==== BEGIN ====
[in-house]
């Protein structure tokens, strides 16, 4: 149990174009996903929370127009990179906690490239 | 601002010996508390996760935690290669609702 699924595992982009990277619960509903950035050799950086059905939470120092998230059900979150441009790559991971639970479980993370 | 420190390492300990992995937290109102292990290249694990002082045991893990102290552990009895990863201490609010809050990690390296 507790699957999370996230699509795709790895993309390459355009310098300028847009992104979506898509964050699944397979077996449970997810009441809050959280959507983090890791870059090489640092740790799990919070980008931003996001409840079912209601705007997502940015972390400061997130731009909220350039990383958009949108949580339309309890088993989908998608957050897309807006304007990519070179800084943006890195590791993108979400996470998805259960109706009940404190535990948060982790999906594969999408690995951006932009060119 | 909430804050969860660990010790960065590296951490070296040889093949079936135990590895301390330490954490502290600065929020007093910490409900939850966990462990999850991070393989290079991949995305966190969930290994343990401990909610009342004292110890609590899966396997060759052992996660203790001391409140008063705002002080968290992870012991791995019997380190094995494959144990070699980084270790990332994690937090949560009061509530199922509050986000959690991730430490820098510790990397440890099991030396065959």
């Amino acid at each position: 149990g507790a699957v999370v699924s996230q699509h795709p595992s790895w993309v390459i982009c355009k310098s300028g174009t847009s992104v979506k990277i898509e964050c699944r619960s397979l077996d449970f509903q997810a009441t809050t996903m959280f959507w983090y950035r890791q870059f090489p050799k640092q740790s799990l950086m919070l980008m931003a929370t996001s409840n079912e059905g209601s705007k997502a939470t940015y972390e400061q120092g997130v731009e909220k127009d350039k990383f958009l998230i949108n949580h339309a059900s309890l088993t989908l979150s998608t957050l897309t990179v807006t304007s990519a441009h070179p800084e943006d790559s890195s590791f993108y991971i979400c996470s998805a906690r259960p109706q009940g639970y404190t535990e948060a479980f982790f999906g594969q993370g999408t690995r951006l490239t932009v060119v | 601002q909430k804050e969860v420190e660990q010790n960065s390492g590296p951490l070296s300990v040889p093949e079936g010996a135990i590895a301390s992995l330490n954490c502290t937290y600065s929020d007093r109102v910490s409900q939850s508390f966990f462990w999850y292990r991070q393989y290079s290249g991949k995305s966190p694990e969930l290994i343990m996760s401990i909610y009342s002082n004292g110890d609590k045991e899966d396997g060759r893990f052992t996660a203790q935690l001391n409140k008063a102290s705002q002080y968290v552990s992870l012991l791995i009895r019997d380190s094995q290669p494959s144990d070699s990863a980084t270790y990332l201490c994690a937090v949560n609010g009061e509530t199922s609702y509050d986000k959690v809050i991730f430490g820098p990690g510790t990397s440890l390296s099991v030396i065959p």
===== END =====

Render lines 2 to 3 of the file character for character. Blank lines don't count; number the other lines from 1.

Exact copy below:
């Protein structure tokens, strides 16, 4: 149990174009996903929370127009990179906690490239 | 601002010996508390996760935690290669609702 699924595992982009990277619960509903950035050799950086059905939470120092998230059900979150441009790559991971639970479980993370 | 420190390492300990992995937290109102292990290249694990002082045991893990102290552990009895990863201490609010809050990690390296 507790699957999370996230699509795709790895993309390459355009310098300028847009992104979506898509964050699944397979077996449970997810009441809050959280959507983090890791870059090489640092740790799990919070980008931003996001409840079912209601705007997502940015972390400061997130731009909220350039990383958009949108949580339309309890088993989908998608957050897309807006304007990519070179800084943006890195590791993108979400996470998805259960109706009940404190535990948060982790999906594969999408690995951006932009060119 | 909430804050969860660990010790960065590296951490070296040889093949079936135990590895301390330490954490502290600065929020007093910490409900939850966990462990999850991070393989290079991949995305966190969930290994343990401990909610009342004292110890609590899966396997060759052992996660203790001391409140008063705002002080968290992870012991791995019997380190094995494959144990070699980084270790990332994690937090949560009061509530199922509050986000959690991730430490820098510790990397440890099991030396065959």
């Amino acid at each position: 149990g507790a699957v999370v699924s996230q699509h795709p595992s790895w993309v390459i982009c355009k310098s300028g174009t847009s992104v979506k990277i898509e964050c699944r619960s397979l077996d449970f509903q997810a009441t809050t996903m959280f959507w983090y950035r890791q870059f090489p050799k640092q740790s799990l950086m919070l980008m931003a929370t996001s409840n079912e059905g209601s705007k997502a939470t940015y972390e400061q120092g997130v731009e909220k127009d350039k990383f958009l998230i949108n949580h339309a059900s309890l088993t989908l979150s998608t957050l897309t990179v807006t304007s990519a441009h070179p800084e943006d790559s890195s590791f993108y991971i979400c996470s998805a906690r259960p109706q009940g639970y404190t535990e948060a479980f982790f999906g594969q993370g999408t690995r951006l490239t932009v060119v | 601002q909430k804050e969860v420190e660990q010790n960065s390492g590296p951490l070296s300990v040889p093949e079936g010996a135990i590895a301390s992995l330490n954490c502290t937290y600065s929020d007093r109102v910490s409900q939850s508390f966990f462990w999850y292990r991070q393989y290079s290249g991949k995305s966190p694990e969930l290994i343990m996760s401990i909610y009342s002082n004292g110890d609590k045991e899966d396997g060759r893990f052992t996660a203790q935690l001391n409140k008063a102290s705002q002080y968290v552990s992870l012991l791995i009895r019997d380190s094995q290669p494959s144990d070699s990863a980084t270790y990332l201490c994690a937090v949560n609010g009061e509530t199922s609702y509050d986000k959690v809050i991730f430490g820098p990690g510790t990397s440890l390296s099991v030396i065959p």